Mother, I am truly honoured and feel that we are on the cusp of something momentous. I think the world of fashion is ready to break away for good from stiff corseted modes of the past and embrace the exotic, mysterious and luxurious aesthetic that has been percolating in Paris since the Ballets Russes burst on the scene a few years ago (Ballets Russes 36).

My work for Lucien will begin in about a month, as he aims to publish the first issue in November. Perhaps you, Father, and I could get away for a trip to the beach before I begin this new venture, and before the summer has slipped away.

I hope you are well and look forward to hearing from you again, soon.

Yours always,




1 September 1912

My dear André,

Your father and I are indeed well, thank you. Father is Paris today, making arrangements with some colleagues for an upcoming performance by Stravinsky at the Salle Pleyel, and I have been planning with for a dinner we are hosting next week.

How wonderful to hear about your upcoming opportunities! And, oh, how I love Paquin’s romantic evening gowns, Redfern’s Grecian style, and the lavish dresses designed by Worth (Alford & Stegemeyer 287, 316, 408)! You must have me added to the subscription list for Gazette du Bon Ton, would you, son? How pleased I am that you have made such connections—to offer your talents in circles of those with such esteem. (I suppose you are already aware of Redfern’s service to Queen Victoria, as her royal dressmaker. Paquin has also served the queens of Belgium, Portugal and Spain, and Worth was court dressmaker for our own Empress Eugénie, and Austria’s Empress Elizabeth) (Alford & Stegemeyer 287, 316, 407).

I have always known you have a special gift. Even as a child, you saw more than I could see. Your childish scribblings contained such whimsy and insight. I hope, as you embark on this new phase of your young career, that you maintain your charming innocence and vibrant wit. As you always have, maintain your integrity, son, and keep your individual voice strong and clear, even as you serve those above you.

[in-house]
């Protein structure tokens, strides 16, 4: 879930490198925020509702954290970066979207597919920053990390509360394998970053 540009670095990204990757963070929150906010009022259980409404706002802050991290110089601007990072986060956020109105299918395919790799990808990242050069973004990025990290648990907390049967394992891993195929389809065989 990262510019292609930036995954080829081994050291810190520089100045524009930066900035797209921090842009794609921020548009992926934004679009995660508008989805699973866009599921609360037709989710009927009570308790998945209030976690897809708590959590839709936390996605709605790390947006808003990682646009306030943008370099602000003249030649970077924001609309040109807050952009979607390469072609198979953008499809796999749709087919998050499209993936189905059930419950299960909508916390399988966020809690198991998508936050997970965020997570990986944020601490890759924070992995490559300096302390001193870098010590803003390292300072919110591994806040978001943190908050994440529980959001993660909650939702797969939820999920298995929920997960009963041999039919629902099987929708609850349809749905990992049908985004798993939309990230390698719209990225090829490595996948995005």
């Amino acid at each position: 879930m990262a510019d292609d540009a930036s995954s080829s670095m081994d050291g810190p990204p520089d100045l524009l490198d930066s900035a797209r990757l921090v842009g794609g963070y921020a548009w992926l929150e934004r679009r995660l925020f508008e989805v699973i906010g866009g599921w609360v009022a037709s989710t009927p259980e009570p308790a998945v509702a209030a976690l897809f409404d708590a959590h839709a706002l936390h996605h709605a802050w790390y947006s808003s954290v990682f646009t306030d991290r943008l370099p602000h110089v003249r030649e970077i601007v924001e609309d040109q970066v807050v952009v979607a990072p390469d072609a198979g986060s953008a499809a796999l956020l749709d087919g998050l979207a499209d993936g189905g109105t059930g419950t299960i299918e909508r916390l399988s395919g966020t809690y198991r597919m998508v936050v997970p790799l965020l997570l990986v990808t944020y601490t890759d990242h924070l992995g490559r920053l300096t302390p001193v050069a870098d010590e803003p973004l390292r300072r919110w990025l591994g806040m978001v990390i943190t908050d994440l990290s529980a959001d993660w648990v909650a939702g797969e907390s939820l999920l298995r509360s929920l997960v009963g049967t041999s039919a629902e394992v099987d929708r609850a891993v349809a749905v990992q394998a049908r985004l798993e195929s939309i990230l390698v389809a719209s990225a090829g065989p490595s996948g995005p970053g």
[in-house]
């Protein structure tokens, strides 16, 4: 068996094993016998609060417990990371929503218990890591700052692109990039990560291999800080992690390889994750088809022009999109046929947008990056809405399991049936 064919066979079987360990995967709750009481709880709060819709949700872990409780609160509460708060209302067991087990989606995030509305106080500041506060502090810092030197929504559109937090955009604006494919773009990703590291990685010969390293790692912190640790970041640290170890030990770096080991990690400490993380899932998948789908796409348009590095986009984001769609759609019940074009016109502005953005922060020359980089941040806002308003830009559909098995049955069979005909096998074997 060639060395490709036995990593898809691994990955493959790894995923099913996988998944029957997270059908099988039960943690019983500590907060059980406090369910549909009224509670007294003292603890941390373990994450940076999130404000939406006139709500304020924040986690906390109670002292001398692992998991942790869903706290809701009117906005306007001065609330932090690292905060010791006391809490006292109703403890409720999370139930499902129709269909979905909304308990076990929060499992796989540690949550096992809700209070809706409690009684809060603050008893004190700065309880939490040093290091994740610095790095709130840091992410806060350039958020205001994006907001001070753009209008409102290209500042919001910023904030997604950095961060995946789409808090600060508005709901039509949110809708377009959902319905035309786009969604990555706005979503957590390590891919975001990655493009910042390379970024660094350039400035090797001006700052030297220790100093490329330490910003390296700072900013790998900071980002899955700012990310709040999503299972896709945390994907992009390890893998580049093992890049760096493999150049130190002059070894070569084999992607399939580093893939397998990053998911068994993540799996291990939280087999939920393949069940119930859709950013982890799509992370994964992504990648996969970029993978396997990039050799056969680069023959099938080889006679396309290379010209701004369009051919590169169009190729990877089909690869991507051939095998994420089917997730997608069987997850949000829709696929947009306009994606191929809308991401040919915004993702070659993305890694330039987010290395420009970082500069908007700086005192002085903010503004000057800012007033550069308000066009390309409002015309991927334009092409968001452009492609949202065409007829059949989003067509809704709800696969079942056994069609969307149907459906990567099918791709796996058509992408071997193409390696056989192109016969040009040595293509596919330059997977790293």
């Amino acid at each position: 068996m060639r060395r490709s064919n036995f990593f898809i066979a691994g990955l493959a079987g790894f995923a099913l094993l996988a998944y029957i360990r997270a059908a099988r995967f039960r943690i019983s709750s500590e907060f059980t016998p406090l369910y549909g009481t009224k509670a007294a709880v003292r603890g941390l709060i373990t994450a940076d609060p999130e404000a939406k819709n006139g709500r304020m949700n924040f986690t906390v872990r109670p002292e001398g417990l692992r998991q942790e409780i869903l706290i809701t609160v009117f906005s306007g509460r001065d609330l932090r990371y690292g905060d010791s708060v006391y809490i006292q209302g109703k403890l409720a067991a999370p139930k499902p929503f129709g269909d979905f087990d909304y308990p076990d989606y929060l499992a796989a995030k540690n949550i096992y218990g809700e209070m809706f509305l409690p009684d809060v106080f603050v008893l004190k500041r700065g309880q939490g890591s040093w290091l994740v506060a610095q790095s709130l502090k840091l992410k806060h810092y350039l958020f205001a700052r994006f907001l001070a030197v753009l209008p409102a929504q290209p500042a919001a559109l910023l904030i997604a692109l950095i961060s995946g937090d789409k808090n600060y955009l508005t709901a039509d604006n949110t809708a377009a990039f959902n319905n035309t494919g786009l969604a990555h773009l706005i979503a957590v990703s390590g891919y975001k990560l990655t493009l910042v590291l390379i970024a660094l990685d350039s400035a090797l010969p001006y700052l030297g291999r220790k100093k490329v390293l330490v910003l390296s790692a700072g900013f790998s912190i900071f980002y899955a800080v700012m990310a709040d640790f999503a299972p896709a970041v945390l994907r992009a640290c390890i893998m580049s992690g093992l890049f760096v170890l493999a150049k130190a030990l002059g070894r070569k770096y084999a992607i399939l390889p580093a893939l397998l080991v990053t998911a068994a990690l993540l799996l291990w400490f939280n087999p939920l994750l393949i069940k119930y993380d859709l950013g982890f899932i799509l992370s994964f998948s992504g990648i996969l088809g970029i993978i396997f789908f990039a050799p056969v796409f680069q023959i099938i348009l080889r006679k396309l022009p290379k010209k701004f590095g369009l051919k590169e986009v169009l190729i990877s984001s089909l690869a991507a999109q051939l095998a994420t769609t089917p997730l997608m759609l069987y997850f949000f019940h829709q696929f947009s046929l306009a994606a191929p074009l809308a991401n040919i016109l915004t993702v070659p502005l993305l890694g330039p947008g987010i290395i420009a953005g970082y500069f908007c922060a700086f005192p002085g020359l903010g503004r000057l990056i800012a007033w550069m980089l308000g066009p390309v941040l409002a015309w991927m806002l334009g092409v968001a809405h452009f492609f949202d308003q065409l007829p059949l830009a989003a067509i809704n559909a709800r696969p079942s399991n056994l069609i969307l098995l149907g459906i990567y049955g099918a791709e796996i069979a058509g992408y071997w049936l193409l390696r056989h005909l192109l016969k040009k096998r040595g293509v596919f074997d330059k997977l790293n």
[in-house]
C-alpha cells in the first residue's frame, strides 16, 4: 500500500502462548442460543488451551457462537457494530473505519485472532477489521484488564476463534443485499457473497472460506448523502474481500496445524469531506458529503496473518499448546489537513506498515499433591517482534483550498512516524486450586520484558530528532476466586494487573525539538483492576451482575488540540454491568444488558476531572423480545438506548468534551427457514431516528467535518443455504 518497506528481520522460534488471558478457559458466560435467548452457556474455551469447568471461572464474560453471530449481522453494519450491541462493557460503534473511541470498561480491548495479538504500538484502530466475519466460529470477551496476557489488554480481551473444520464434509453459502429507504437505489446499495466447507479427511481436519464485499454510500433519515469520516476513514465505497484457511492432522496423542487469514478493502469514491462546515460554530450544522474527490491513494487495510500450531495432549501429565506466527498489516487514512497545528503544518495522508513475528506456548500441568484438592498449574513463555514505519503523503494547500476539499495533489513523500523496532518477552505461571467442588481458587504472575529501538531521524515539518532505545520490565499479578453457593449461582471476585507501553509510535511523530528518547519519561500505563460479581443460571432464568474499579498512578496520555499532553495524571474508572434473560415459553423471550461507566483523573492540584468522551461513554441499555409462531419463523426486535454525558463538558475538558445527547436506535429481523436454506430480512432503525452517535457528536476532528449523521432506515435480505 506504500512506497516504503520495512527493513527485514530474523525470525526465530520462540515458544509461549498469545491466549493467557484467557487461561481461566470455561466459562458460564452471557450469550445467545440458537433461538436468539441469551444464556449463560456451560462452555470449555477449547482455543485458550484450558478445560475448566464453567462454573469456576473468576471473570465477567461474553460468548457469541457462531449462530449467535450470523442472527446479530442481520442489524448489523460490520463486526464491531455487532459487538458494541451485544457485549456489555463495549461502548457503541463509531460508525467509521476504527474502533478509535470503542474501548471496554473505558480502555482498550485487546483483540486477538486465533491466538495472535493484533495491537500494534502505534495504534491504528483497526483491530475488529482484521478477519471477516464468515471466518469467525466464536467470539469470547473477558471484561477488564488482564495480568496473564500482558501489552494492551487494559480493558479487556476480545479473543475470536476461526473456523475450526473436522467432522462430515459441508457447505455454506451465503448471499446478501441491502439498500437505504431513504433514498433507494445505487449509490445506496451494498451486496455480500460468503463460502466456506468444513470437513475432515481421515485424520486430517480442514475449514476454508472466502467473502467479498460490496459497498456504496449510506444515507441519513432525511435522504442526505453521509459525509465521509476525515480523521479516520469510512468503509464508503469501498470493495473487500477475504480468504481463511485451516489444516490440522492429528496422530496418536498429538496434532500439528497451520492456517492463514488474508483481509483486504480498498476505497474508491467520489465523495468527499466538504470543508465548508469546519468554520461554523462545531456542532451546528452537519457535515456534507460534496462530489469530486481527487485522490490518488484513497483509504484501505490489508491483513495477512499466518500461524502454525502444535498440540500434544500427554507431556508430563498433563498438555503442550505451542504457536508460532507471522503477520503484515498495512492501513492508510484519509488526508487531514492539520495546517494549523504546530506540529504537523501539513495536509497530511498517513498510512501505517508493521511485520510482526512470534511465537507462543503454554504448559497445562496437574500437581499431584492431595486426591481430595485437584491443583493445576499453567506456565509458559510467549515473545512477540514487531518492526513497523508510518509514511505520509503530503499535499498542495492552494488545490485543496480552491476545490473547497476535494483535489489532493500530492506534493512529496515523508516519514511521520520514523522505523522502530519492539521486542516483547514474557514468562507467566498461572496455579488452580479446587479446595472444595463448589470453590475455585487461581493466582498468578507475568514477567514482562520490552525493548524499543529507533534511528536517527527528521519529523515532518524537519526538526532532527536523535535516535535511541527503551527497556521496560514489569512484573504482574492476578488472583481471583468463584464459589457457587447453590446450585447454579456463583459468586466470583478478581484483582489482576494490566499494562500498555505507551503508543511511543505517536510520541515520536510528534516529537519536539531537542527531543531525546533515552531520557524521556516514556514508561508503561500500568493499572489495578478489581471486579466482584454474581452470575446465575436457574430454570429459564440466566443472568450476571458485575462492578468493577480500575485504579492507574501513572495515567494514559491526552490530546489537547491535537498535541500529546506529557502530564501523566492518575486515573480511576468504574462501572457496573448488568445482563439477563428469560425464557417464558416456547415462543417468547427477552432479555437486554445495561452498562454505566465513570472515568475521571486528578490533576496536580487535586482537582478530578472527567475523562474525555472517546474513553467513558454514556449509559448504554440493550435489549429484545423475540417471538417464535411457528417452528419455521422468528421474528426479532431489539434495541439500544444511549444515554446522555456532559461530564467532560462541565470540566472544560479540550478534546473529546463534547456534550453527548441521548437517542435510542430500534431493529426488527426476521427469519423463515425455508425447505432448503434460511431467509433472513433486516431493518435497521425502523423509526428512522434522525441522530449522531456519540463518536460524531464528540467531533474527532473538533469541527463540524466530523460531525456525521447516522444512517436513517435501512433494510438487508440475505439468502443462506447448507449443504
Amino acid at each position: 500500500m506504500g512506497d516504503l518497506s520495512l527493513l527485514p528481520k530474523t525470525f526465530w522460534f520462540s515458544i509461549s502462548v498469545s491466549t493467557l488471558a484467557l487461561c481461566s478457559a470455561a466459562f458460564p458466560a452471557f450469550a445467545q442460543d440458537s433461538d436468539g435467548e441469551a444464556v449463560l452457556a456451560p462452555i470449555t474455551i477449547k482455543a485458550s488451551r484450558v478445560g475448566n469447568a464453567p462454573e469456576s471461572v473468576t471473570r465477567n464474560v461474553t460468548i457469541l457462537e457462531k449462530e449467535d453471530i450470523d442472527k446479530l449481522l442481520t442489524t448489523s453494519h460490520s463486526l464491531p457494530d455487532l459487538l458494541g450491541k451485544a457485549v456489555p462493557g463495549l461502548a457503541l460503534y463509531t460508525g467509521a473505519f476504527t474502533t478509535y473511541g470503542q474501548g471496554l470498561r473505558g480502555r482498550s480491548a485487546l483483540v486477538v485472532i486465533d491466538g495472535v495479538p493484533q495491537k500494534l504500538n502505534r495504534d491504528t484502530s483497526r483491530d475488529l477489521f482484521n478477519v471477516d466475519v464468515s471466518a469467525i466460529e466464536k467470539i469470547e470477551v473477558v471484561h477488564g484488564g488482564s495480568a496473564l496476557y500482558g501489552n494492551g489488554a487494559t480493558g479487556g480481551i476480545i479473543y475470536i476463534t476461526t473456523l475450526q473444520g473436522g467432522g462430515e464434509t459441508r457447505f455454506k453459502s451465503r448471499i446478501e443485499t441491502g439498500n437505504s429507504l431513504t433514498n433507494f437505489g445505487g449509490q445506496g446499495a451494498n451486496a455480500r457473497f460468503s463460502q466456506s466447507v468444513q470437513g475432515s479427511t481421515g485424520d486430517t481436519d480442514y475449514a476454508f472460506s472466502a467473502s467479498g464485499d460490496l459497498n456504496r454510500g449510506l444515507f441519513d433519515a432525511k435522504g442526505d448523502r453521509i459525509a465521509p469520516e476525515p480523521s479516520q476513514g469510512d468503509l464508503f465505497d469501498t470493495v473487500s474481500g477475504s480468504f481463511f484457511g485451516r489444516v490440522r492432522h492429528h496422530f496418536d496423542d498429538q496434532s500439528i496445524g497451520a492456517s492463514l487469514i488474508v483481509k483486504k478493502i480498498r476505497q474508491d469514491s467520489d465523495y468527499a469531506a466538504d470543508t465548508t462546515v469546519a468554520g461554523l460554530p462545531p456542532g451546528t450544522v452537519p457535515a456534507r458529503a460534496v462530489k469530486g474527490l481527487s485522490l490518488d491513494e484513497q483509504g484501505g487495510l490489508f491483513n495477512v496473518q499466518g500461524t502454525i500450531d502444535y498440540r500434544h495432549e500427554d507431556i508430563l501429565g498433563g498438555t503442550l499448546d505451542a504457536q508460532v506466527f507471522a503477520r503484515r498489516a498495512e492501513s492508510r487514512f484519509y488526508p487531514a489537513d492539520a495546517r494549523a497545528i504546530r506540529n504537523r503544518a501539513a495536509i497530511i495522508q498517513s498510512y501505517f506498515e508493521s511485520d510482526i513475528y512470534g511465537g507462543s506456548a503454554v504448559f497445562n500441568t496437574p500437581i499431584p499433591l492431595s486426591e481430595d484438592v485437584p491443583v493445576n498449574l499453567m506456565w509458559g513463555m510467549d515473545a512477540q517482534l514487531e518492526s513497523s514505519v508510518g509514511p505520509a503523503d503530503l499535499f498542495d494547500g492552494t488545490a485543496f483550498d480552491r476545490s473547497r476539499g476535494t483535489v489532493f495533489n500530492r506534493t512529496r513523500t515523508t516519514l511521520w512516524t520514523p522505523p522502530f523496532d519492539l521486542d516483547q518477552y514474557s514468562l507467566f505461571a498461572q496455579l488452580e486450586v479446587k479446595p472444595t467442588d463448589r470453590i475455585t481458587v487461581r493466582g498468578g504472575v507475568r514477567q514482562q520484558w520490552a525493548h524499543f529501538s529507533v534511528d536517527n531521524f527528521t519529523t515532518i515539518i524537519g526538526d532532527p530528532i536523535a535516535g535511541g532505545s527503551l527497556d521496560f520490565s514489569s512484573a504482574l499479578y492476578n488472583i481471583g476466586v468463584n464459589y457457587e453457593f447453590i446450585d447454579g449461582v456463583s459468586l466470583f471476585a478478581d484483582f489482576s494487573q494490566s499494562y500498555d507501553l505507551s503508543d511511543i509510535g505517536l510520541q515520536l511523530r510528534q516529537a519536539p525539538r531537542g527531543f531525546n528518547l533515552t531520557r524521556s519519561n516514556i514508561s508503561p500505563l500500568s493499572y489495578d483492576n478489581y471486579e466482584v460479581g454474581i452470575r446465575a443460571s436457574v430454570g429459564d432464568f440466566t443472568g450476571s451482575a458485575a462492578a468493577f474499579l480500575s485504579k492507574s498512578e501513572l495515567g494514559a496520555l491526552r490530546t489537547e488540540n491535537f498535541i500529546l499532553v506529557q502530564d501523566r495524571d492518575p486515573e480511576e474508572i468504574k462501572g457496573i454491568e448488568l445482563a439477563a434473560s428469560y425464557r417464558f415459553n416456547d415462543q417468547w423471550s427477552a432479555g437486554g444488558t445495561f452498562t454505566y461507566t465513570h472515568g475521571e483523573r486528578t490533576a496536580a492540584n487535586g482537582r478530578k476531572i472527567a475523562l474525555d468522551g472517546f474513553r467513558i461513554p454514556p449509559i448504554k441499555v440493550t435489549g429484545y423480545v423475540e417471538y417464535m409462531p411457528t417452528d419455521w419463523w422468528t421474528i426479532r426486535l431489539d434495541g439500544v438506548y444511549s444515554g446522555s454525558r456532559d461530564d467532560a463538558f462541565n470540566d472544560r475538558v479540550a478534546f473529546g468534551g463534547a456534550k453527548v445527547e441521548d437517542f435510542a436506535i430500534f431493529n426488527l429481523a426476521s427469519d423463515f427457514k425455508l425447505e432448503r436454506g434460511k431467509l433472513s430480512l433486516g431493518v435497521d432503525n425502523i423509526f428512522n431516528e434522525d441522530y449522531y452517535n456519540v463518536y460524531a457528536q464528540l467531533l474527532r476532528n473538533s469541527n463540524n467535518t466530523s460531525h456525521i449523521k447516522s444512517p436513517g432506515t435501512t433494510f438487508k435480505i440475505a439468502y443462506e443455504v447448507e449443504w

You are still the treasure of my heart and I so look forward to a time at the beach with you and father before the warm weather flies away.

Don’t be too long in writing back so we can make arrangements.



Andre Marty's pochoir plate for the first issue of Gazette du Bon Ton, November 1912. Courtesy of the Royal Ontario Museum Library.

Image 2. Andre Marty’s pochoir plate for the first issue of Gazette du Bon Ton, November 1912. Courtesy of the Royal Ontario Museum Library and Archives. Photo: Pam Johnston


About one year later, Marty would have been working on the image I selected for study—an advertisement for chocolates from La Marquise de Sévigné. See Image 5.


5 November 1913

Dearest Mother,

Thank you for your most recent letter. You asked what I have been occupied with lately. The Christmas issue of Gazette du Bon Ton goes to print next week and, aside from working on numerous theatre posters and Comoedia Illustré critiques for the holiday season, I have nearly finished all my drawings for the Gazette. For the upcoming issue, I illustrated a Christmas legend about the Pope giving a young princess a golden rose. I also had some laughs while working on my pochoir plate. I was assigned to illustrate a beautiful tiered pink taffeta tango dress trimmed with lace and silver bows (see Image 3). In keeping with our holiday theme, I imagined this exquisitely dressed young woman attending a Christmas party, and finding herself accidentally beneath the mistletoe. Two nitwits (thus my title“Les Deux Nigauds”) approach her for a kiss at the same time!! What a dilemma!